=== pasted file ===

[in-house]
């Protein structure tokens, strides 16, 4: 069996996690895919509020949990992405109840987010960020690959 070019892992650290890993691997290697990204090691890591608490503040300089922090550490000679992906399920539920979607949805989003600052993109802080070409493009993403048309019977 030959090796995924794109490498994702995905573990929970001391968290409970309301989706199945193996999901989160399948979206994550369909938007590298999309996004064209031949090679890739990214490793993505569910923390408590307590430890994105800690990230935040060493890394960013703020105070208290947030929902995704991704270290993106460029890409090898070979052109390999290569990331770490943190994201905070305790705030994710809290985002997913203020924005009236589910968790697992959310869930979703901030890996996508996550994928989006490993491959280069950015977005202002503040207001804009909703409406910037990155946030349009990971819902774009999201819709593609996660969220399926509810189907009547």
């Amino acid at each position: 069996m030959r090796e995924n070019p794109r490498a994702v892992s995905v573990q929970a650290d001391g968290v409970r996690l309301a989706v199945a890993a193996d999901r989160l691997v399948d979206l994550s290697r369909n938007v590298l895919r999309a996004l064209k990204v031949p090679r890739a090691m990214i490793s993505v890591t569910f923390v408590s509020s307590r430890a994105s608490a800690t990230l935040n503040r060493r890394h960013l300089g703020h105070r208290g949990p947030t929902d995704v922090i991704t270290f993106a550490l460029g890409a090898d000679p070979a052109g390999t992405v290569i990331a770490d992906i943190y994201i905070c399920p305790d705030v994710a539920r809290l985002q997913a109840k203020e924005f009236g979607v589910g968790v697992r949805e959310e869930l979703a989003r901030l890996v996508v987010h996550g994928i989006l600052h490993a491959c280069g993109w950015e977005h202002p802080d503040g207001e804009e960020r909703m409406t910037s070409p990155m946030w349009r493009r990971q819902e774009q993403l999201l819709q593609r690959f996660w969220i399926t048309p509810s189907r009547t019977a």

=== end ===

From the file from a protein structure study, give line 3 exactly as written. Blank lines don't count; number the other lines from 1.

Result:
């Amino acid at each position: 069996m030959r090796e995924n070019p794109r490498a994702v892992s995905v573990q929970a650290d001391g968290v409970r996690l309301a989706v199945a890993a193996d999901r989160l691997v399948d979206l994550s290697r369909n938007v590298l895919r999309a996004l064209k990204v031949p090679r890739a090691m990214i490793s993505v890591t569910f923390v408590s509020s307590r430890a994105s608490a800690t990230l935040n503040r060493r890394h960013l300089g703020h105070r208290g949990p947030t929902d995704v922090i991704t270290f993106a550490l460029g890409a090898d000679p070979a052109g390999t992405v290569i990331a770490d992906i943190y994201i905070c399920p305790d705030v994710a539920r809290l985002q997913a109840k203020e924005f009236g979607v589910g968790v697992r949805e959310e869930l979703a989003r901030l890996v996508v987010h996550g994928i989006l600052h490993a491959c280069g993109w950015e977005h202002p802080d503040g207001e804009e960020r909703m409406t910037s070409p990155m946030w349009r493009r990971q819902e774009q993403l999201l819709q593609r690959f996660w969220i399926t048309p509810s189907r009547t019977a």